I am Emeritus Professor of International Relations and a senior fellow at LSE IDEAS. I was a graduate student in the 1970s and began working at LSE in 1987. My research was on Soviet foreign policy, then later the foreign policy of Russia and the successor states. I was made an LSE Honorary Fellow in 2014.
Tell us about your background? How did you begin working on Russia and international relations?
I am South African by birth and qualified there as a physiotherapist. I came to the UK in 1963 and worked as a physio. I went back to university at the University of Surrey and studied Russia and International Relations. As an undergraduate, I got a scholarship to go to Moscow State University for the year 1969-70 which made an enormous difference in terms of my knowledge and understanding of the country. After I graduated, I got a job at Surrey while doing my PhD and worked there for 14 years. When I had published my first book, I got a job at LSE.
As the Soviet Union had started changing it was a very exciting time to be involved in the study of it. I had a front row seat watching and was on TV and radio commenting on the changes in the Soviet Union at the end of the ‘80s and beginning of the ‘90s. Being on TV and radio was daunting to begin with but I got used to it. LSE was very encouraging of this kind of outreach work.
Tell us about your time at LSE? What are you most proud of?
Apart from teaching Soviet and Post-Soviet Foreign Policy, I taught Foreign Policy Analysis which was one of the core courses in the Department of International Relations. Professor Halliday and I also launched the first course in the UK on Women and International Relations. Of course I am proud of my research and publications, but mostly I loved teaching and I’m proudest of having the opportunity to teach so many bright and interested students. The greatest pleasure is receiving emails from former students – some going back to the ‘80s. When the Research Excellence Framework usually measures the impact of research but in my view is that the main impact university teachers have is on our students. It can have a great multiplier effect as that student goes on to influence others.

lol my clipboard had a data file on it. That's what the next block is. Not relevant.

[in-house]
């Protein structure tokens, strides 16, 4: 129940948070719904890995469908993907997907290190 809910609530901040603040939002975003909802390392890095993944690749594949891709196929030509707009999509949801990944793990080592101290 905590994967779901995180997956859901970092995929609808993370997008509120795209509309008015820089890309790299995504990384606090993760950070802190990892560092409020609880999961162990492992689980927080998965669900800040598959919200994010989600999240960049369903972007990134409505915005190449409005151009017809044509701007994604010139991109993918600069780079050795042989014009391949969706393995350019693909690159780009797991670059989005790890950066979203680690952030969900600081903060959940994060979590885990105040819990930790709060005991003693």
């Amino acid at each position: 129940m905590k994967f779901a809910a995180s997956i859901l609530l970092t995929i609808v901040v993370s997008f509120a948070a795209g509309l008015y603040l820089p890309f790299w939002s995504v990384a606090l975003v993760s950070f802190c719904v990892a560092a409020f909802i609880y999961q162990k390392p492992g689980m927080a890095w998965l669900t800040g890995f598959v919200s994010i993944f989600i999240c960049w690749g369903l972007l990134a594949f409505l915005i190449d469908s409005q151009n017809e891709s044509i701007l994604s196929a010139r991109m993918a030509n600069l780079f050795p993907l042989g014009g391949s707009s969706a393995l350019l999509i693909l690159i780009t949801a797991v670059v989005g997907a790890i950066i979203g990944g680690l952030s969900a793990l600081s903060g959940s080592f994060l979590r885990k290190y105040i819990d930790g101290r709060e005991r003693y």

I was also proud to be Adviser to Women Students at the LSE. It was a necessary role in in what was a very male dominated society. I was approached by women members of staff during my tenure as Adviser to Women Students and formed an informal group called LSE Women where women academics could talk about their differences and exchange views, which ran for five years. LSE was much smaller in 1987 than it is now. But even then it was very exciting, with very international staff and students. I felt very lucky to be teaching at the LSE and was proud to become Convenor of the Department from 2002 to 2004.
One alumnus said:
Dr Light has done decades of remarkable research on the Soviet Union and post-Soviet Russia. She was one of only a few women working in the field of International Relations for many years and she worked tirelessly to remedy the disciplinary/academic bias against women in all aspects of her work. She made significant contributions to improving LSE.
Department of International Relations